Employee Productivity - Aftermarket
Construction Equipment Distribution magazine is published by the Associated Equipment Distributors, a nonprofit trade association founded in 1919, whose membership is primarily comprised of the leading equipment dealerships and rental companies in the U.S. and Canada. AED membership also includes equipment manufacturers and industry-service firms. CED magazine has been published continuously since 1920. Associated Equipment Distributors
Home         About Us         Media Kit         Subscribe         Previous Issues         Search Articles         Meet the Staff        AED Homepage

CED Menu

Arrow Home
Arrow About Us
Arrow Media Kit
Arrow Print Subscription
Arrow Digital Subscription
Arrow Search Articles
Arrow Meet the Staff
Arrow Trade Press Info
Arrow AEDNews



Premium Sponsor:
Infor

SECTION: Aftermarket

Questions or feedback?
Contact Kim Phelan at (800) 388-0650 ext. 340.


Employee Productivity

Written By: Ron Slee

Article Date: 10-02-2006
Copyright(C) 2008 Associated Equipment Distributors. All Rights Reserved.


Be careful in your irrational exuberance.

An increase in productivity is being reported in this industry and that's terrific news. But what tools and technology allowed us to make this leap in productivity. I haven't seen any breakthroughs in systems. The same suppliers are in place with the same processes. That doesn't seem to be the reason for the productivity increase. Nor have I seen an increase in training budgets to develop better skills for more people in parts and service. So what gives?

The reason may be as simple as: We don't have enough employees. Productivity is up because we haven't kept pace with the increases in business we're experiencing by increasing staff.

In this industry, the sales per employee measure is gospel. This has been true a long, long time but particularly true since the 1980's, when costs rose so dramatically as interest rates climbed above 20 percent. Imagine.

The cost pf personnel is clearly the highest cost in a dealership so lower the payroll and we can get through this problem. And the cycle continues.

There is a serious flaw to this thinking. I'm sure you know what it is. When we under-staff, our customer service gets so bad our market share on parts and service is terrible. But don't worry about it, we can't measure it effectively so no one will catch us. Right.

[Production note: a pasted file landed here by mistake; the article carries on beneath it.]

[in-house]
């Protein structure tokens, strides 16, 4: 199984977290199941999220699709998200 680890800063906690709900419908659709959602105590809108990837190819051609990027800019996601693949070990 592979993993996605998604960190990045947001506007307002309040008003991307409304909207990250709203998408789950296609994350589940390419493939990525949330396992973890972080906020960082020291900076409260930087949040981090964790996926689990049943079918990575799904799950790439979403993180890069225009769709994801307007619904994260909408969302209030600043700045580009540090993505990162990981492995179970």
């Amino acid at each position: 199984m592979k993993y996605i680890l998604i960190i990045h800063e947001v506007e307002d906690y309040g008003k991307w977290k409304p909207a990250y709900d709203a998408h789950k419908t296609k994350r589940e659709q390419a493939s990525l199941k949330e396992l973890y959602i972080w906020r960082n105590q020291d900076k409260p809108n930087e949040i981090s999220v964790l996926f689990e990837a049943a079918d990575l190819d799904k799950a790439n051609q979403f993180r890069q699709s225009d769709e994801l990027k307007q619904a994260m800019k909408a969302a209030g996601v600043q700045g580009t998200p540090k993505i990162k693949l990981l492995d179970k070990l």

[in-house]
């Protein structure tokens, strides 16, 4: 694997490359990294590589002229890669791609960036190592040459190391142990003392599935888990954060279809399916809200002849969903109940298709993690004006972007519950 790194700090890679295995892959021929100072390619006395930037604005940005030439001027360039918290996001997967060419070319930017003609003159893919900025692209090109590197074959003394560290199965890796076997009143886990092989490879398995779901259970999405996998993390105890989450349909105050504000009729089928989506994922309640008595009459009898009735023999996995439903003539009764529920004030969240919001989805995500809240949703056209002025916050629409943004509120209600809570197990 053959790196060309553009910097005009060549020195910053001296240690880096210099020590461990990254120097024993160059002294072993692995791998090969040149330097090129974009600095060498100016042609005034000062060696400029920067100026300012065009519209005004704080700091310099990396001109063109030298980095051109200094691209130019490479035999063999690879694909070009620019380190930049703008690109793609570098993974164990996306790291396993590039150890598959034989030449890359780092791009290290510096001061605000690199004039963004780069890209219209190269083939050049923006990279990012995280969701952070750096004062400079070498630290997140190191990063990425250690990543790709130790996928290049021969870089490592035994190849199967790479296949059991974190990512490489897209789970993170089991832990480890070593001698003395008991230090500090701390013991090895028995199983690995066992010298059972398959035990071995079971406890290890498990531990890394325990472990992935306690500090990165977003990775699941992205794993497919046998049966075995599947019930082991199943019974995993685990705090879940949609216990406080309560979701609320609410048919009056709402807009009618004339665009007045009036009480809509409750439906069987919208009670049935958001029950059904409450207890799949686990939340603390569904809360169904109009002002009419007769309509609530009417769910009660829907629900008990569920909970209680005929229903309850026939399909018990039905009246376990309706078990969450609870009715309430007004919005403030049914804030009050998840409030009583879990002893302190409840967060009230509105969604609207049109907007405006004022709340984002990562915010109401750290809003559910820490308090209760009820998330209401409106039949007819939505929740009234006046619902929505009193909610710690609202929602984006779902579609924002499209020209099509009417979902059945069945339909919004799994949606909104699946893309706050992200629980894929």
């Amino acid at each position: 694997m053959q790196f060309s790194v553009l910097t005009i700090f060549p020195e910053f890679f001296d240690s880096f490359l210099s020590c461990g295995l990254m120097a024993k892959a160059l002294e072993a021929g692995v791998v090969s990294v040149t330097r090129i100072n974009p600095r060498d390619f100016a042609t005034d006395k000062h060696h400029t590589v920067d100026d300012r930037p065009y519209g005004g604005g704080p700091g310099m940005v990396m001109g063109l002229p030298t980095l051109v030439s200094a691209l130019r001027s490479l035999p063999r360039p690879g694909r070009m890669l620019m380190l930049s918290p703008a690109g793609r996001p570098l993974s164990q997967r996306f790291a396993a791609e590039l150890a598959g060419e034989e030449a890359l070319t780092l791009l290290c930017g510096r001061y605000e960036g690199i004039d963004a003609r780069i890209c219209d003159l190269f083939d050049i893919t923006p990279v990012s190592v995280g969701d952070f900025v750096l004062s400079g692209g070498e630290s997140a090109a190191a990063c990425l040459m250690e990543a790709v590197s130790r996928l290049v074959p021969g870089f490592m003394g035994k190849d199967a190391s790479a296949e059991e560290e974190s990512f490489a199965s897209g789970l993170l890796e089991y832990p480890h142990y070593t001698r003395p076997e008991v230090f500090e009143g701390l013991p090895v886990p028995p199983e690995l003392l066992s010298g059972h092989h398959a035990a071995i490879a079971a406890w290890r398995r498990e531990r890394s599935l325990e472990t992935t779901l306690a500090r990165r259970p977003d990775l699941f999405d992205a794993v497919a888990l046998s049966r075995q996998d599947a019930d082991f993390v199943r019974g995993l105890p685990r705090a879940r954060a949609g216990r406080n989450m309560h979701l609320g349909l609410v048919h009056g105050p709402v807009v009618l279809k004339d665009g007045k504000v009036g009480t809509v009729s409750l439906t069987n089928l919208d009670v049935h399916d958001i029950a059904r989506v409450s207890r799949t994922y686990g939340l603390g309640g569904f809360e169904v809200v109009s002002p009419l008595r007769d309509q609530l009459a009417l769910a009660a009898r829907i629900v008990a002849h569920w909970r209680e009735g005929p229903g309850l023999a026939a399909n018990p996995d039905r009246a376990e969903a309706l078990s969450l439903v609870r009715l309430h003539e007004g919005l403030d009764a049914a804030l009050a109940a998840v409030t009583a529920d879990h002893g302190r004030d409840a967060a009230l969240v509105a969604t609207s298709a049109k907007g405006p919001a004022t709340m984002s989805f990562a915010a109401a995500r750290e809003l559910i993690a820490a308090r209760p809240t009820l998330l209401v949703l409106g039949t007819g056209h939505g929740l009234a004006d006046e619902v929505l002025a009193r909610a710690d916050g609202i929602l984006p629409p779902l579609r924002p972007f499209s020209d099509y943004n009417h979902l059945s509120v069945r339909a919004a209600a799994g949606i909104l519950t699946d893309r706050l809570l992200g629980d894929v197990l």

Our customers catch us. They catch us and then they leave us. Half of your customers leave every five years in service. But that's okay productivity went up.

It's true that sales per employee is a great metric. It's an important one as well. But it needs to be based on the wages and benefits paid in a department.

Take Parts. What is the average personnel expense in your parts department per employee? That's 7 percent of what sales per employee should be.

But that's only part of the story. We need a higher percentage of sales in the service department. This is the department that has the lowest sales per employee of the dealership. So the more successful we are at getting service business, the lower our productivity will be. Balderdash! That is just plain wrongheaded.

So be careful with measurements. Be careful when something goes up. Normally, something else is going down at the same time. The laws of physics don't just change.

Equipment sales as a percentage of the total dealership sales in 2005 might have gone up and that might in itself be the reason we can say productivity is up. But there are many competing issues at play in this business. If it was easy, it would already be done. Don't forget that.

Oh and one other thing: It's those wonderful people in parts and service who make your customers keep coming back to you. It's the relationship they have with the customers that is so important. Don't overwork them. Appreciate them. Train and develop them. Support them with the best tools and information possible. Support them with the best systems possible.

If you do all that and productivity goes up, I'll be right out front cheering with you.



[ TOP ]


Article Categories:  Human Resources  »  Public Policy